Fresh from our Blog

January 10, 2017

The road to launching iSmart

This is an important month for us, and as we are now all back from holidays filled with new year resolutions, we wanted to let you all know the plan for the big bang.

We are at the moment finalising the first 2 versions of iSmart Home and iSmart School. These are going to be able to be purchased online as from end of January, for the moment in English only on the different app stores.

In the meantime we have started translations in the first 2 languages – Polish and Italian, since we are also going to be signing up our first agents in these first 2 countries.

The actual formal launch will happen in London on the 25th January during the BETT trade fair for educational technology. We would like to invite everyone to visit our stand G82 and see a demo of our freshly launched iSmart.

Don’t forget to pre-register today if you want to be one of the first to learn about exciting special offers whilst getting our app.

December 13, 2016

Teaching Dyslexic Children

Teaching is a profession but even more a vocation. All over the world teachers try to motivate children to learn every single day, but it’s not an easy job! Given the high prevalence of learning difficulties, they are facing big odds when it comes to ensuring that the knowledge gained is entrenched deeply, and not just quickly until the day after their exam.

Dyslexic students offer even more of a challenge since they learn in a completely different way, and are more confused if given huge amounts of texts. The following are some tips that can help teachers of dyslexic students:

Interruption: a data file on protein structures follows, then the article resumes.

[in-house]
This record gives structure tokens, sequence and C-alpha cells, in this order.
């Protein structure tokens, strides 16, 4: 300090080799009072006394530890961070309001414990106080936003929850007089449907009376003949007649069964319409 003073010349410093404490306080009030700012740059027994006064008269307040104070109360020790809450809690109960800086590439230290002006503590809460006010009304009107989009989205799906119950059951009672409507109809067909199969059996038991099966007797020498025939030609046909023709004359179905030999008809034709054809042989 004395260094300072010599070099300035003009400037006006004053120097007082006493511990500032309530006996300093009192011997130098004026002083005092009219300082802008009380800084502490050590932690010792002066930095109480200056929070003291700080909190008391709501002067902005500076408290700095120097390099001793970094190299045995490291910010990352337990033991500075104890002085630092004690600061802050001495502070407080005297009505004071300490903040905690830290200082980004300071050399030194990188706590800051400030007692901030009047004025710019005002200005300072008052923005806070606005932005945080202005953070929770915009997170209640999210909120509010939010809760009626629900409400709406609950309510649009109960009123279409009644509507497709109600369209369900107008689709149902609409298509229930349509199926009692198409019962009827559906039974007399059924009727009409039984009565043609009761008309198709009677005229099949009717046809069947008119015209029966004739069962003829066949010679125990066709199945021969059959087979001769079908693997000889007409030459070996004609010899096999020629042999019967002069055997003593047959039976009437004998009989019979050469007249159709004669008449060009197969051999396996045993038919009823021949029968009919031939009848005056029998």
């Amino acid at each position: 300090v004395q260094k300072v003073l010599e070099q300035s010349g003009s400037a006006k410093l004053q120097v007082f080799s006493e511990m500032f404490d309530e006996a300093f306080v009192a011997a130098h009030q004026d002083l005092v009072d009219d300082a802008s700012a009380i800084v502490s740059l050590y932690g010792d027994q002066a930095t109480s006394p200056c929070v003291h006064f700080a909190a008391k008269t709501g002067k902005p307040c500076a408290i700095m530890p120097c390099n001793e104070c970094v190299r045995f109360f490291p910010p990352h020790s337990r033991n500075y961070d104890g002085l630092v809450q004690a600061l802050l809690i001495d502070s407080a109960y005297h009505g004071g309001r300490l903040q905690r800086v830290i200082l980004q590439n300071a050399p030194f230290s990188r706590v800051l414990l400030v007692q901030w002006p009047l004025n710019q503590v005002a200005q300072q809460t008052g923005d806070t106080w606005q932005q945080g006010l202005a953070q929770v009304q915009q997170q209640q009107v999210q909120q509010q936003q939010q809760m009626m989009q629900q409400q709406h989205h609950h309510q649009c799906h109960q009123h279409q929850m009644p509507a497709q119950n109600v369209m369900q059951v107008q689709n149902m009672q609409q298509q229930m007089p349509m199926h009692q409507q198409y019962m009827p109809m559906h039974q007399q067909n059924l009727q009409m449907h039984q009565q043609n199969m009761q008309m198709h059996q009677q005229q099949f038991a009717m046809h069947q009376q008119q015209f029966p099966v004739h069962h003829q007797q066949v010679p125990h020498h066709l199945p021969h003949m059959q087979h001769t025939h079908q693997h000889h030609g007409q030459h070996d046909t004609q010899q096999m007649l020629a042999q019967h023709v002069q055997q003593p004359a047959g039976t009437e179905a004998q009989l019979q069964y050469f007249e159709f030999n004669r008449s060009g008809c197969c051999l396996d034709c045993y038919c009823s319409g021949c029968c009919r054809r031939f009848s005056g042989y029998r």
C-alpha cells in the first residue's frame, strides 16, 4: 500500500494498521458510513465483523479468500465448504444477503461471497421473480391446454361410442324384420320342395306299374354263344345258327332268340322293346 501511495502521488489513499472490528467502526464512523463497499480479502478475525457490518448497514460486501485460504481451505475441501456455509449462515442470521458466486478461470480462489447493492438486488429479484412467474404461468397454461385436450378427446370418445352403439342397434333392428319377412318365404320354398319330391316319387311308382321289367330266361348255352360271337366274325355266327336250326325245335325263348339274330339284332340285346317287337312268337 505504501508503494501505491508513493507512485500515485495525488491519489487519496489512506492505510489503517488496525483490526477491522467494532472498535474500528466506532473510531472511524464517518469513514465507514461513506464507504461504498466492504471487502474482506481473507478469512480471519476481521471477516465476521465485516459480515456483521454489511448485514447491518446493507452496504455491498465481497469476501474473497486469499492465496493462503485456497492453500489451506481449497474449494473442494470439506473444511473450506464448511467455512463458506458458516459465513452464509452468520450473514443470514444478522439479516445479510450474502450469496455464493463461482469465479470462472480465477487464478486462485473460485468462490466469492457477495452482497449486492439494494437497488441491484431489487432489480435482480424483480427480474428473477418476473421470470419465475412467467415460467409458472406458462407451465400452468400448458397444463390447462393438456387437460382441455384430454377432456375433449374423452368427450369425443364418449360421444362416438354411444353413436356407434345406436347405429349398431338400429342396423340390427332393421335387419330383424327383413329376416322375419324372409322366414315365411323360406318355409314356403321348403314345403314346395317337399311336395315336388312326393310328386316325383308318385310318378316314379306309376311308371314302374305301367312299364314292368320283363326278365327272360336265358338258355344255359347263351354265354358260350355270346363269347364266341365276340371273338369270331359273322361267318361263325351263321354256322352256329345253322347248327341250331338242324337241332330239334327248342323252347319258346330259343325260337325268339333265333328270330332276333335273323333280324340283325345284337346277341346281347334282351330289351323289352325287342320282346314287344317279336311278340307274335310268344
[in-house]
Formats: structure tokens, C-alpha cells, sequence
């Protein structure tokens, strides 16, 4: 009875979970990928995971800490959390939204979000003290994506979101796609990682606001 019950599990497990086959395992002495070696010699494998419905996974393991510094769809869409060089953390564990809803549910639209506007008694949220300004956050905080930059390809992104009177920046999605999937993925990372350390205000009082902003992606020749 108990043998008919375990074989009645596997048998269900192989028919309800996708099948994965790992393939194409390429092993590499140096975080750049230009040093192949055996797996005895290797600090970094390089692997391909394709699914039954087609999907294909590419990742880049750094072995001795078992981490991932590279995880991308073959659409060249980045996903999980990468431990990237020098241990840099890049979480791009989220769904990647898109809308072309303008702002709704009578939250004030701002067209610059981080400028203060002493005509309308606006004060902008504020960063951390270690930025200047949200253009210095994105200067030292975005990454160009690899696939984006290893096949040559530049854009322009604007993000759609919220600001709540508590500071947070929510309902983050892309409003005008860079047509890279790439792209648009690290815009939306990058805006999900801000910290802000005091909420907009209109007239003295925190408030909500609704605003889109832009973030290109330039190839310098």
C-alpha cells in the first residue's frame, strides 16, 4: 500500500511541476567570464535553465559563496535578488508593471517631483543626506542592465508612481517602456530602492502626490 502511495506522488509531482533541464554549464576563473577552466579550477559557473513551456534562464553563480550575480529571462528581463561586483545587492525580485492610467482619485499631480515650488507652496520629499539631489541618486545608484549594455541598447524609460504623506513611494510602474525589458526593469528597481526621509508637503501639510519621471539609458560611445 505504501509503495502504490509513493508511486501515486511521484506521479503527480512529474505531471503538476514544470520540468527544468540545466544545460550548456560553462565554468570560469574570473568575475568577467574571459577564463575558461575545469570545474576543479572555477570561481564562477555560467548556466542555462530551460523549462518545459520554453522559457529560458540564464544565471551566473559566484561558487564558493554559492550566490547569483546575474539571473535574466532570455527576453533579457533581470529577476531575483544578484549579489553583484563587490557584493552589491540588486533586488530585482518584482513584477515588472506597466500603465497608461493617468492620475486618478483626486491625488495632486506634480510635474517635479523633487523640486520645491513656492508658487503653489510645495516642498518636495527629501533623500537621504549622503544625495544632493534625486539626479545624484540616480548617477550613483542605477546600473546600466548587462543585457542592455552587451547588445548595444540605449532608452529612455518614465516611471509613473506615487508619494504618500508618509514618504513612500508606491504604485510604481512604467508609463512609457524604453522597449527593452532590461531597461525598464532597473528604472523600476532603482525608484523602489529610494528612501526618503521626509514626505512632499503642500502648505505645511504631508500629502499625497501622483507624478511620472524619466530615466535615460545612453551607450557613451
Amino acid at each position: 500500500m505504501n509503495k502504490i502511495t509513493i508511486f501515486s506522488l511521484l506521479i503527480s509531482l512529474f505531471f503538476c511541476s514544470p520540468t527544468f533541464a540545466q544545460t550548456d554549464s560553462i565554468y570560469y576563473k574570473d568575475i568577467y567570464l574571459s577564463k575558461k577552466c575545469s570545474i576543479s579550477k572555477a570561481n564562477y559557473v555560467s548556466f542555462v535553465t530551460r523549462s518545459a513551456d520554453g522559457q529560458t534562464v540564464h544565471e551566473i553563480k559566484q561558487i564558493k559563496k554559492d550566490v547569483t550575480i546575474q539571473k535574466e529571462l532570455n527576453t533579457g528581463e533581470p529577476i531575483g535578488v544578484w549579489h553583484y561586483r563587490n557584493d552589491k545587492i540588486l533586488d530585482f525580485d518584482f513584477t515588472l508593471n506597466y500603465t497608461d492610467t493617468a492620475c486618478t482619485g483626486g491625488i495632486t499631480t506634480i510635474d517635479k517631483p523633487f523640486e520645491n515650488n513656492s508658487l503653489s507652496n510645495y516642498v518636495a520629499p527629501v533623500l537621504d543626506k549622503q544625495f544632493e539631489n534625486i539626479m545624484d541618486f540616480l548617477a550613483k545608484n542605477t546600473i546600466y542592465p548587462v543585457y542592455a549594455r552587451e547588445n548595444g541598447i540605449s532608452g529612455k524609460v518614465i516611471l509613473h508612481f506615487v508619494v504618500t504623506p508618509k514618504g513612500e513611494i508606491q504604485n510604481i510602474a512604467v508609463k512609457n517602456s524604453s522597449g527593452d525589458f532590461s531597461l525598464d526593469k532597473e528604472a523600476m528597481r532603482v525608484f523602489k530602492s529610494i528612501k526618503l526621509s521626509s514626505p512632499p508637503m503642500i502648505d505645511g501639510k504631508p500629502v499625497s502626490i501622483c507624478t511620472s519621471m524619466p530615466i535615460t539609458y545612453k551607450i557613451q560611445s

• Create more visual materials – A picture says a thousand words and dyslexic students are normally very aesthetic and artistic children who enjoy colours, images and other visual learning aids.
  • Include music and sound – Hearing a particular sound might trigger a memory for a child, and therefore using sound cues is an innovative way how to help students remember.
  • Build mindmaps – At the end of each topic draw a mind map with the most important concepts as a summary and give this out to students to help them memorise facts and figures.
  • Gamification can help – Making learning more entertaining could be a way to remove the stress for students with dyslexia that are already fearful and could be coming to school reluctantly
  • Allow tablets in the classroom – Technology is less intimidating to dyslexic students than books and with its help one can teach a variety of subjects from languages to sciences with ready made online materials. We suggest looking at large online repositories like www.oercommons.org or www.openeducationeuropa.eu
  • Use iSmart app – This app includes all of the above suggestions and even allows for great interaction with parents, teaching assistants and the psychologist in charge of the student. See all our features on getismart.com/the-features
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